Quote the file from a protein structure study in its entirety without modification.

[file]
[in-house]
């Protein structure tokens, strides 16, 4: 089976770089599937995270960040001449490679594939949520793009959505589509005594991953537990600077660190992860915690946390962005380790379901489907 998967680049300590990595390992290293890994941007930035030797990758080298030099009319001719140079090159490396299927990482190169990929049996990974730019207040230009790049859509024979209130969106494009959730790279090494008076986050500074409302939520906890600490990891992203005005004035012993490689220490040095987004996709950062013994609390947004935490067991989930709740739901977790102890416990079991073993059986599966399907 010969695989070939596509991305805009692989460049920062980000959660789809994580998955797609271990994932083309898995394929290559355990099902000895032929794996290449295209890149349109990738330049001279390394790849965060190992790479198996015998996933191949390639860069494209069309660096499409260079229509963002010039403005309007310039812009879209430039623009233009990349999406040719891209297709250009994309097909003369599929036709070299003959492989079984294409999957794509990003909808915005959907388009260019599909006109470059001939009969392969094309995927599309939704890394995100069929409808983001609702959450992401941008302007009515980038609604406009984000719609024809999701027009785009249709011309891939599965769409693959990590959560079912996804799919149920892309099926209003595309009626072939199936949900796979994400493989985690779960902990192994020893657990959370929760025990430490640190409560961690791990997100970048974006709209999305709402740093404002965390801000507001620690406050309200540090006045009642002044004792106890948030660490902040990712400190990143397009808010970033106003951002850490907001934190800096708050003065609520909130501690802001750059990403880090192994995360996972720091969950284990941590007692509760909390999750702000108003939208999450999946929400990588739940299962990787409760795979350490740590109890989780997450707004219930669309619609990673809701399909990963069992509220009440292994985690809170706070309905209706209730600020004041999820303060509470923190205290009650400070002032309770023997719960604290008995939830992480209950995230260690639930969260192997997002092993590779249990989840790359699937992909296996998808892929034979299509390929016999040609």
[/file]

[in-house]
């Protein structure tokens, strides 16, 4: 089976770089599937995270960040001449490679594939949520793009959505589509005594991953537990600077660190992860915690946390962005380790379901489907 998967680049300590990595390992290293890994941007930035030797990758080298030099009319001719140079090159490396299927990482190169990929049996990974730019207040230009790049859509024979209130969106494009959730790279090494008076986050500074409302939520906890600490990891992203005005004035012993490689220490040095987004996709950062013994609390947004935490067991989930709740739901977790102890416990079991073993059986599966399907 010969695989070939596509991305805009692989460049920062980000959660789809994580998955797609271990994932083309898995394929290559355990099902000895032929794996290449295209890149349109990738330049001279390394790849965060190992790479198996015998996933191949390639860069494209069309660096499409260079229509963002010039403005309007310039812009879209430039623009233009990349999406040719891209297709250009994309097909003369599929036709070299003959492989079984294409999957794509990003909808915005959907388009260019599909006109470059001939009969392969094309995927599309939704890394995100069929409808983001609702959450992401941008302007009515980038609604406009984000719609024809999701027009785009249709011309891939599965769409693959990590959560079912996804799919149920892309099926209003595309009626072939199936949900796979994400493989985690779960902990192994020893657990959370929760025990430490640190409560961690791990997100970048974006709209999305709402740093404002965390801000507001620690406050309200540090006045009642002044004792106890948030660490902040990712400190990143397009808010970033106003951002850490907001934190800096708050003065609520909130501690802001750059990403880090192994995360996972720091969950284990941590007692509760909390999750702000108003939208999450999946929400990588739940299962990787409760795979350490740590109890989780997450707004219930669309619609990673809701399909990963069992509220009440292994985690809170706070309905209706209730600020004041999820303060509470923190205290009650400070002032309770023997719960604290008995939830992480209950995230260690639930969260192997997002092993590779249990989840790359699937992909296996998808892929034979299509390929016999040609």